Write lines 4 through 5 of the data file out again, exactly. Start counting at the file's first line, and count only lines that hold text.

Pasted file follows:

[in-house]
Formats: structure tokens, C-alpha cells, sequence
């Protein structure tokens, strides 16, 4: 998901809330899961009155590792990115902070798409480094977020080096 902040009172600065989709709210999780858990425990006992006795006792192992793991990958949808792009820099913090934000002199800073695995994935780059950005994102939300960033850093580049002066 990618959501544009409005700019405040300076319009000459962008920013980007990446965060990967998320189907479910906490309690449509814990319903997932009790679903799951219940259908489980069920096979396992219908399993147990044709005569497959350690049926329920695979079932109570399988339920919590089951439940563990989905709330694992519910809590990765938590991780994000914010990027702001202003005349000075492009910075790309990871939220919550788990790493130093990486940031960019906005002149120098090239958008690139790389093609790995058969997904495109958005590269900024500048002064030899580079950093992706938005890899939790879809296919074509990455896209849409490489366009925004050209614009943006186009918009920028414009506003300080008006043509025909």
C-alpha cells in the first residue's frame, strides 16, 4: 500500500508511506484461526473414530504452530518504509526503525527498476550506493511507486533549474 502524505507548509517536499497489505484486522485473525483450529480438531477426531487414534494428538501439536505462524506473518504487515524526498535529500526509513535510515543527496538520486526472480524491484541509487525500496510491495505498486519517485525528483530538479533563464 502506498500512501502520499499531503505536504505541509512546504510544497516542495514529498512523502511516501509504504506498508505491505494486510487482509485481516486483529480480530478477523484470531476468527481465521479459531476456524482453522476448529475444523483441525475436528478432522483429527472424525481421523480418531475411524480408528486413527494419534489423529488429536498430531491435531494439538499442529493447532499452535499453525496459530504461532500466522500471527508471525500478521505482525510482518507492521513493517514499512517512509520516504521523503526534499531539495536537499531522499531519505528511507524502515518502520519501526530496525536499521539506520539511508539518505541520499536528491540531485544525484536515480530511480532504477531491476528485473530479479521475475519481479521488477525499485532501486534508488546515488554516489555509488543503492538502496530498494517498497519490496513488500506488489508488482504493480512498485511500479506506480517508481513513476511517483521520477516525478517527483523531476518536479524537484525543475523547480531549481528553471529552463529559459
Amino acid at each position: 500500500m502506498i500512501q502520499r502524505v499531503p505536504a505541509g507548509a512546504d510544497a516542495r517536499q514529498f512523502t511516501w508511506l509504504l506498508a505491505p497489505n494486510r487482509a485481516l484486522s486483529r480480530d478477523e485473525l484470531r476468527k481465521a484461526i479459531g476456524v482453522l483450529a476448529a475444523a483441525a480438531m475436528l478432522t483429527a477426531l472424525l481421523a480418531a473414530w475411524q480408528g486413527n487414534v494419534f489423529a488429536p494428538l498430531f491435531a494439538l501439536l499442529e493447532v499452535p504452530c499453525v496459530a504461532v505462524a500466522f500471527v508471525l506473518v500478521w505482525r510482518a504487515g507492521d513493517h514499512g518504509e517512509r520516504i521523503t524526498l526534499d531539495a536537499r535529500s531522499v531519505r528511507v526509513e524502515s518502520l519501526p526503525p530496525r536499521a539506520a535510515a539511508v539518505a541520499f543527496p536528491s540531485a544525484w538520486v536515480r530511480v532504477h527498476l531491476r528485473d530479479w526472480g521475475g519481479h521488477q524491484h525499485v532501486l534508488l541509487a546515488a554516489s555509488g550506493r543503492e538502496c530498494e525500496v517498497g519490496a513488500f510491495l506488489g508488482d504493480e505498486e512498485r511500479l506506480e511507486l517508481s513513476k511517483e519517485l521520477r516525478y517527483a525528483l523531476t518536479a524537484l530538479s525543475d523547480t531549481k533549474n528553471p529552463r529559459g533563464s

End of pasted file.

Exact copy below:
C-alpha cells in the first residue's frame, strides 16, 4: 500500500508511506484461526473414530504452530518504509526503525527498476550506493511507486533549474 502524505507548509517536499497489505484486522485473525483450529480438531477426531487414534494428538501439536505462524506473518504487515524526498535529500526509513535510515543527496538520486526472480524491484541509487525500496510491495505498486519517485525528483530538479533563464 502506498500512501502520499499531503505536504505541509512546504510544497516542495514529498512523502511516501509504504506498508505491505494486510487482509485481516486483529480480530478477523484470531476468527481465521479459531476456524482453522476448529475444523483441525475436528478432522483429527472424525481421523480418531475411524480408528486413527494419534489423529488429536498430531491435531494439538499442529493447532499452535499453525496459530504461532500466522500471527508471525500478521505482525510482518507492521513493517514499512517512509520516504521523503526534499531539495536537499531522499531519505528511507524502515518502520519501526530496525536499521539506520539511508539518505541520499536528491540531485544525484536515480530511480532504477531491476528485473530479479521475475519481479521488477525499485532501486534508488546515488554516489555509488543503492538502496530498494517498497519490496513488500506488489508488482504493480512498485511500479506506480517508481513513476511517483521520477516525478517527483523531476518536479524537484525543475523547480531549481528553471529552463529559459
Amino acid at each position: 500500500m502506498i500512501q502520499r502524505v499531503p505536504a505541509g507548509a512546504d510544497a516542495r517536499q514529498f512523502t511516501w508511506l509504504l506498508a505491505p497489505n494486510r487482509a485481516l484486522s486483529r480480530d478477523e485473525l484470531r476468527k481465521a484461526i479459531g476456524v482453522l483450529a476448529a475444523a483441525a480438531m475436528l478432522t483429527a477426531l472424525l481421523a480418531a473414530w475411524q480408528g486413527n487414534v494419534f489423529a488429536p494428538l498430531f491435531a494439538l501439536l499442529e493447532v499452535p504452530c499453525v496459530a504461532v505462524a500466522f500471527v508471525l506473518v500478521w505482525r510482518a504487515g507492521d513493517h514499512g518504509e517512509r520516504i521523503t524526498l526534499d531539495a536537499r535529500s531522499v531519505r528511507v526509513e524502515s518502520l519501526p526503525p530496525r536499521a539506520a535510515a539511508v539518505a541520499f543527496p536528491s540531485a544525484w538520486v536515480r530511480v532504477h527498476l531491476r528485473d530479479w526472480g521475475g519481479h521488477q524491484h525499485v532501486l534508488l541509487a546515488a554516489s555509488g550506493r543503492e538502496c530498494e525500496v517498497g519490496a513488500f510491495l506488489g508488482d504493480e505498486e512498485r511500479l506506480e511507486l517508481s513513476k511517483e519517485l521520477r516525478y517527483a525528483l523531476t518536479a524537484l530538479s525543475d523547480t531549481k533549474n528553471p529552463r529559459g533563464s